cast: Charlie Danielson, Anthony Sneed, Jessie Jayne Clancy, and James Glickenhaus
director: Frank Henenlotter
84 minutes (18) 2008
widescreen ratio 16:9
Revolver DVD Region 2 retail
reviewed by Gary McMahon
I have been fond of maverick New York filmmaker Frank Henenlotter’s work ever since I saw the deliriously deranged little gem Basket Case on grainy VHS back in the 1980s. The director’s output ranges from the slightly disappointing Frankenhooker to the outright brilliant Brain Damage, but is never less than fascinating. There’s a charm to his films that shines through the often grimy settings and disturbing subject matter to create a mood that is like nothing else in film. Despite lashings of sex and gruesome imagery, Henenlotter’s films are good-natured and entertaining in a way you never quite expect.
I approached Bad Biology with a certain amount of trepidation; Henenlotter hasn’t produced a feature since 1992’s patchy but occasionally inspired Basket Case 3: The Progeny, and I wondered if he might have lost that spark, that sense of barely contained anarchy and the wonderfully trashy sensibility which set his previous films apart from the pack in the world of independent horror films. I need not have worried.
Bad Biology is a bravura performance, approaching the low-budget brilliance of Brain Damage in many aspects, not least being the focus on the extreme effects of drugs on the human genetic makeup and the exaggeration of these effects to the point of grotesque metaphor.
Jennifer (Charlie Danielson), a young fashion photographer, was born with seven clits (yep, you read that correctly) and has trouble being satisfied by men. She picks up strangers in sleazy bars, goes back with them to grubby hotel rooms, and basically fucks them to death. At the exact moment of their orgasm, she takes a photo, immortalising their final throes in her art. Within half an hour of sex, as a result of her mutated biology, Jennifer gives birth to a deformed baby. She leaves these unwanted offspring in hotel bathrooms, in the back of abandoned cars, and in other similar urban hidey-holes.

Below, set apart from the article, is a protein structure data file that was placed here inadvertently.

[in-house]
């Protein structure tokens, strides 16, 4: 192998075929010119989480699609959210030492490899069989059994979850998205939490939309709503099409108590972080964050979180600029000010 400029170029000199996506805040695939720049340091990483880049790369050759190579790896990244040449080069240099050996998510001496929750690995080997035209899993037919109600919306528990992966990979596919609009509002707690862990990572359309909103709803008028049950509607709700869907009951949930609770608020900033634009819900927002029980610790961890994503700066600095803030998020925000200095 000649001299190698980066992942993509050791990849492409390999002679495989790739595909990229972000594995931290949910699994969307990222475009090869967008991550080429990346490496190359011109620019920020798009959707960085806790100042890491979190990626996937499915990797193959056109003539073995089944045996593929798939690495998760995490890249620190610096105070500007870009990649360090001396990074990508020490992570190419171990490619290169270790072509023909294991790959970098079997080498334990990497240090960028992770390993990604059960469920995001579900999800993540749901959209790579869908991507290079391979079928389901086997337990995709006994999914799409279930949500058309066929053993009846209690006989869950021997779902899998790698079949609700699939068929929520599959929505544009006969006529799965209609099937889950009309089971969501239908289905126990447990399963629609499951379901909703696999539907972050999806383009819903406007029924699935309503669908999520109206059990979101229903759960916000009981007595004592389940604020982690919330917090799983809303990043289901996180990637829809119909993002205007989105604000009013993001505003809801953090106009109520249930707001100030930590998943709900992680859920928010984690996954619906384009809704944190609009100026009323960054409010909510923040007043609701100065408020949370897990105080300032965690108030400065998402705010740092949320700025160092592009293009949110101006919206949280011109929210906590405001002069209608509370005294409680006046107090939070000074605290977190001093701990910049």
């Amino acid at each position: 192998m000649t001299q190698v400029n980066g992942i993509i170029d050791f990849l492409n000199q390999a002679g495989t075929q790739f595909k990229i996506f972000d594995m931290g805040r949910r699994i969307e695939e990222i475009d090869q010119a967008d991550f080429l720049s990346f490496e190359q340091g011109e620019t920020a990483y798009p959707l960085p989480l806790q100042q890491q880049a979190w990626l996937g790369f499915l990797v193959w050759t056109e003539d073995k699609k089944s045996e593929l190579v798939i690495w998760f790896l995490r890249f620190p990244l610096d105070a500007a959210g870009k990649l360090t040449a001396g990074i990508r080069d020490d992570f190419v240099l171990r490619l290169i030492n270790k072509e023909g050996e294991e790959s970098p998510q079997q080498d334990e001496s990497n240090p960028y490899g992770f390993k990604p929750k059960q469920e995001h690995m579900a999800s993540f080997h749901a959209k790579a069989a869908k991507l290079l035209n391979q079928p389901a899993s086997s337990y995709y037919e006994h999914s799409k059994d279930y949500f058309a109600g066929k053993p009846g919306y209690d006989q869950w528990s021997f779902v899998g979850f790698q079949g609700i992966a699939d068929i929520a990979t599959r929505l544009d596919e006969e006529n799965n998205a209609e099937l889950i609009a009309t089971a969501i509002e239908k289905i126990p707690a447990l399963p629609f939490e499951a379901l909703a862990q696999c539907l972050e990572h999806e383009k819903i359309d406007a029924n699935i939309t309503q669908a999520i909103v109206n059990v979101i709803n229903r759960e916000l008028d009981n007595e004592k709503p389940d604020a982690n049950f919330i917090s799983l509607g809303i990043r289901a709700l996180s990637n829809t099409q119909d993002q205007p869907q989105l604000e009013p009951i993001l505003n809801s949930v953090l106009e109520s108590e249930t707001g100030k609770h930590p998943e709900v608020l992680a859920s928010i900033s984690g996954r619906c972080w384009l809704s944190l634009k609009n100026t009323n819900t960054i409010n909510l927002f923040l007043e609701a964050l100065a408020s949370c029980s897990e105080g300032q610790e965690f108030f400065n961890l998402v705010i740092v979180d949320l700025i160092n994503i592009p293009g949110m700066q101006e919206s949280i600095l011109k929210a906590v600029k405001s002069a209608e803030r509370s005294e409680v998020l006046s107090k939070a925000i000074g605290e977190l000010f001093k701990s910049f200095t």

Meanwhile, Batz (Anthony Sneed) is suffering from his own case of the bad biology of the title. His problem is that his penis has grown to gigantic dimensions and taken on a life of its own. As a boy he was taunted in the school showers for being underdeveloped, so he began the desperate measure of injecting illegal steroids directly into his manhood. This plan worked… in fact, it worked too well. Now he must satisfy the demands of his monstrous member by means of a mechanical fuck machine in the basement of his large home, and occasionally by picking up willing women and leaving them insensate with orgasms that simply don’t stop.
Obviously these two soul mates are destined to meet, and when they do it doesn’t exactly turn out as you might expect.
Henenlotter directs with an eye for the surreal – some scenes are so twisted that you doubt what you have seen, and then wonder how they got away with it. The amazing Gabe Bartalos provides the superb visual effects, giving from to Henenlotter and screenwriter R.A. Thorburn’s insane imagery. The film does overstep the mark on occasion – the scene in which Batz’s unattached penis journeys through the neighbourhood bedrooms raping woman is rather distasteful due to the fact that the women begin to enjoy being violated. But, hey, this is transgressive stuff, so you almost expect to be offended.
The ending of the film left me reeling. The final scene successfully walks a tightrope between absurdity and horror like nothing else I’ve seen in a very long time, and the contribution of Bartlalos is immense to help leave the viewer with an image that he or she will never forget. It’s an image that’s still stuck in my mind, and I really don’t want it there.
Henenlotter is a true original, a unique voice in a time when moviemaking has become hideously safe and formulaic. Bad Biology certainly won’t be to everyone’s taste – it is crude, juvenile and hugely offensive, and if you’re looking for a glossy viewing experience don’t even go there – but to the open-minded lover of left-field cinema entertainment, the film provides more ingenuity and creativity than mainstream Hollywood could even (wet) dream of.